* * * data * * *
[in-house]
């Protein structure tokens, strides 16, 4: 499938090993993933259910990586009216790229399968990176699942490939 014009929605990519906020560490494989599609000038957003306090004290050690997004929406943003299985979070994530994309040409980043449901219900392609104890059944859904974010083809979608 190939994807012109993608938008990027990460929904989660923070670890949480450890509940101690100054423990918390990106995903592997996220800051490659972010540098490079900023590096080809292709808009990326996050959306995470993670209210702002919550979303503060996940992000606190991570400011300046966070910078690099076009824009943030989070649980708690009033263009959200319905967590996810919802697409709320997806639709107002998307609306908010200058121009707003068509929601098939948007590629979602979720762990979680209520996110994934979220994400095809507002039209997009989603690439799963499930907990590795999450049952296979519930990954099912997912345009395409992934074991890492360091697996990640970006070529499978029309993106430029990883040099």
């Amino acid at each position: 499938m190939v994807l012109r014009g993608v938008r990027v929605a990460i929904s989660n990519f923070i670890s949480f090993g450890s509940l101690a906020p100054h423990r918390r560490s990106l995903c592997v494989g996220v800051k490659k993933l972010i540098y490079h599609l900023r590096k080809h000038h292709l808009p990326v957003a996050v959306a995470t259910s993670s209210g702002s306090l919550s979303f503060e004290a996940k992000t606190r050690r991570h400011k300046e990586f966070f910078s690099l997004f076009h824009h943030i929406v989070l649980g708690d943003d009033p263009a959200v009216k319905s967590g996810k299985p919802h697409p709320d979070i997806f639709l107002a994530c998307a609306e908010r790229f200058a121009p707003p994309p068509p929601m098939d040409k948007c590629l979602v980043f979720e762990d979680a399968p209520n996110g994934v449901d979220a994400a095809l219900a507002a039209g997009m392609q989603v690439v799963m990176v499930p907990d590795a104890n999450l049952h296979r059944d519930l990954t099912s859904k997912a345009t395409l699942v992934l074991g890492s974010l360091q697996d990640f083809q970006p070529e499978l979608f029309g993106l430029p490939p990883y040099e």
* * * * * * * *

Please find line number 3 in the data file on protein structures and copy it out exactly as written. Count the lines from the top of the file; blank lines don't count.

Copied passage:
């Amino acid at each position: 499938m190939v994807l012109r014009g993608v938008r990027v929605a990460i929904s989660n990519f923070i670890s949480f090993g450890s509940l101690a906020p100054h423990r918390r560490s990106l995903c592997v494989g996220v800051k490659k993933l972010i540098y490079h599609l900023r590096k080809h000038h292709l808009p990326v957003a996050v959306a995470t259910s993670s209210g702002s306090l919550s979303f503060e004290a996940k992000t606190r050690r991570h400011k300046e990586f966070f910078s690099l997004f076009h824009h943030i929406v989070l649980g708690d943003d009033p263009a959200v009216k319905s967590g996810k299985p919802h697409p709320d979070i997806f639709l107002a994530c998307a609306e908010r790229f200058a121009p707003p994309p068509p929601m098939d040409k948007c590629l979602v980043f979720e762990d979680a399968p209520n996110g994934v449901d979220a994400a095809l219900a507002a039209g997009m392609q989603v690439v799963m990176v499930p907990d590795a104890n999450l049952h296979r059944d519930l990954t099912s859904k997912a345009t395409l699942v992934l074991g890492s974010l360091q697996d990640f083809q970006p070529e499978l979608f029309g993106l430029p490939p990883y040099e």